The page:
I finish work at 5 and have dinner with the family. Evenings are a mixed bag, and could involve working, surfing, bouldering or totem tennis; anything that comes along really. My wife and I have an iron-fast tradition of watching something together on the laptop before bed, which is where the nasty snacks come out. 

8. Sum up your work in three words…

Simple, refined, innovative

9. Tell us about the things you photographed…

It’s a real mixed bag, but it’s mostly photos of my kids. I fancy myself a parent who does not force photos of his children onto other people, but tragically, I do. I also have a couple of shots that document the in-between life I am living right now. I recently moved out of the workshop I was based in for two years, and am yet to move into the new studio. The new space is currently being renovated — it’s part of an old cheese factory and it hasn’t been used for decades, so there’s a lot of work to do. But I’m tremendously excited about it — it’s an incredible building with lots of potential.

It’s been a difficult but illuminating journey letting go of the workshop, and the need to make everything myself. I’ll always make stuff — I can’t help myself — but working with highly skilled people who can make my designs better and bring new ideas to the table, has been awesome.  

I’m currently working on a new product from home, and some of the photos document this journey. It centres around an experimental process of carving old bricks, which has been a massive learning curve. I’m very excited about the new product that seems to be beginning to emerge though. 

10. Tell us about the songs you selected…

Be above it, Tame Impala

Everything about this song inspires courage and forward movement. It’s a good pump-up song when things are tough.

Drank, Kendrick Lamar

Just speaks to me. 

Creep, Radiohead 

Any male older than 12 can relate to this song unless they were especially blessed in their ability to navigate high school, or were smart enough to focus on chess. 

The Rider Song, Nick Cave

From the movie The Proposition, a powerfully moving film written by Nick Cave, which blew my mind more than 10 years ago. This track still gets me a decade later. 

Gavid Guetta — any live set on YouTube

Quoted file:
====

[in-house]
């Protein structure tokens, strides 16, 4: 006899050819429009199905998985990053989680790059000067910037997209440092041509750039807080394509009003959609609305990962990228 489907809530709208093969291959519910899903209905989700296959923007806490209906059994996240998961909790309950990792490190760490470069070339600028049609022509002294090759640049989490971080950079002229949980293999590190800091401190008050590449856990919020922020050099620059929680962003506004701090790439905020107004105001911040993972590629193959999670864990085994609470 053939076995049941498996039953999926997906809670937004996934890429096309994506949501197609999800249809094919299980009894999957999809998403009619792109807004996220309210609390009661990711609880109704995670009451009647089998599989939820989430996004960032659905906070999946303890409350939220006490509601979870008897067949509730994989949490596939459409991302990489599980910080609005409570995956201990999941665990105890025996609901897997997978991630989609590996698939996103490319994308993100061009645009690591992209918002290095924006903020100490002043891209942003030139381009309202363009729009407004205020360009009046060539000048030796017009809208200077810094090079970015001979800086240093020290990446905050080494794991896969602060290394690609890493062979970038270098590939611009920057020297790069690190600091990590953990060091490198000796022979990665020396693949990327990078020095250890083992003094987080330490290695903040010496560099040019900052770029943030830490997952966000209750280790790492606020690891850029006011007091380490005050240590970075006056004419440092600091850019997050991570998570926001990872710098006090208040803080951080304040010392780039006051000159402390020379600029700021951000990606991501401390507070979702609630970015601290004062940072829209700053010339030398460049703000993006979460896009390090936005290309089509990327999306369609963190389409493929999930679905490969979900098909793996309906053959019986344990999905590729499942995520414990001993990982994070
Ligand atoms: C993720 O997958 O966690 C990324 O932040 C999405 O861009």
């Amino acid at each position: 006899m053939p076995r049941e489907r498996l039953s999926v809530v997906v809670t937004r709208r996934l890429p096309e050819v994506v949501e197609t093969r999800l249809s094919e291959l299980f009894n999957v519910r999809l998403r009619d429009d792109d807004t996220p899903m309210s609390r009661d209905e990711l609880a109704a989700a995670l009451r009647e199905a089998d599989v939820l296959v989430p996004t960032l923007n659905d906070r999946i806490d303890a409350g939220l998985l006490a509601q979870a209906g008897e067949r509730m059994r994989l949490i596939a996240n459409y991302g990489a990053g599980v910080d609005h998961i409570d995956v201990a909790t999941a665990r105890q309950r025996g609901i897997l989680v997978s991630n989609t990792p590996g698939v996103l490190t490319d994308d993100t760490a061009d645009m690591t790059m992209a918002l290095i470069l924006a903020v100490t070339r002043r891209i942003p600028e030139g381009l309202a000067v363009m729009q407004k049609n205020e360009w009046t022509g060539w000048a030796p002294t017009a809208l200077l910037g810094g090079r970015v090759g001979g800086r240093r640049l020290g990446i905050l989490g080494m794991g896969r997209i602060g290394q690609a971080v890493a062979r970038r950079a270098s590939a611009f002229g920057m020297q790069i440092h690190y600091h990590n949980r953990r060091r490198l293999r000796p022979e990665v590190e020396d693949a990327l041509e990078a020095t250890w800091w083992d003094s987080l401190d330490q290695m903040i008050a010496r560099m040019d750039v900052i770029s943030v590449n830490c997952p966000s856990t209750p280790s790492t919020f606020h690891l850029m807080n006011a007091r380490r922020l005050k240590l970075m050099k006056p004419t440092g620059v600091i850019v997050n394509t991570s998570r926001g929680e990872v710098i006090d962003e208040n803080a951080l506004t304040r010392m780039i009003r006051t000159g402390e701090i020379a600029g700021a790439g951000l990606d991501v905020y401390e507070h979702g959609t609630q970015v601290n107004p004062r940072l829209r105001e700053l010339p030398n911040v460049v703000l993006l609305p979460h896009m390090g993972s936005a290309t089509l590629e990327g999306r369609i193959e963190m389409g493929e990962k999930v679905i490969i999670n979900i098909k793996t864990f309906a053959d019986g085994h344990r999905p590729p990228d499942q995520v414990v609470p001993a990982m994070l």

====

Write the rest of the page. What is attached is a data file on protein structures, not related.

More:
For the solo raves life occasionally demands. 

Dropped, Atoms for Peace

Just a great song — and I think Thom Yorke once said something about the importance of trying things that you’re not good at yet, which I love (don’t quote me on this — I think it might actually have been Tony Robbins). 

Stagger Lee, Nick Cave

Shockingly violent but Nick Cave doing what he does best. 

The clothes I Slept in, Luca Brasi 

Two weeks ago I had 15 minutes to run three kilometres uphill to get a car from the mechanic before they closed. I blasted this song on repeat through my headphones and I swear it gave me superhuman speed, because I made it in 12.

Shut Up, Stormzy 

It’s all about the ’fire in the park’ version. Watch it on YouTube.  

Golden Brown, The Stranglers 

This song appears in Snatch, when Mickey fights Gorgeous George — for me, possibly the greatest movie scene of all time. 

James Howe

10/10/10 is a regular profile series on Habitus Living where creatives photograph the ebb and flow of daily life with a disposable camera, and send it back along with answering 10 questions and selecting 10 songs that mean something to them. If you’d like to be featured send an email to aleesha@indesign.com.au with 10/10/10 in the subject line.


Aleesha Callahan is the editor of Habitus. Based in Melbourne, Australia, Aleesha seeks out the unique people, projects and products that define the Indo Pacific region. Aleesha was previously the editor of Indesignlive.com and has written and contributed to various publications and brands in her 10 years in the architecture and design industry, bringing intimate insight to her stories having first trained and practised as an interior designer. Her passion for mid-century design and architecture began while living and working in Berlin.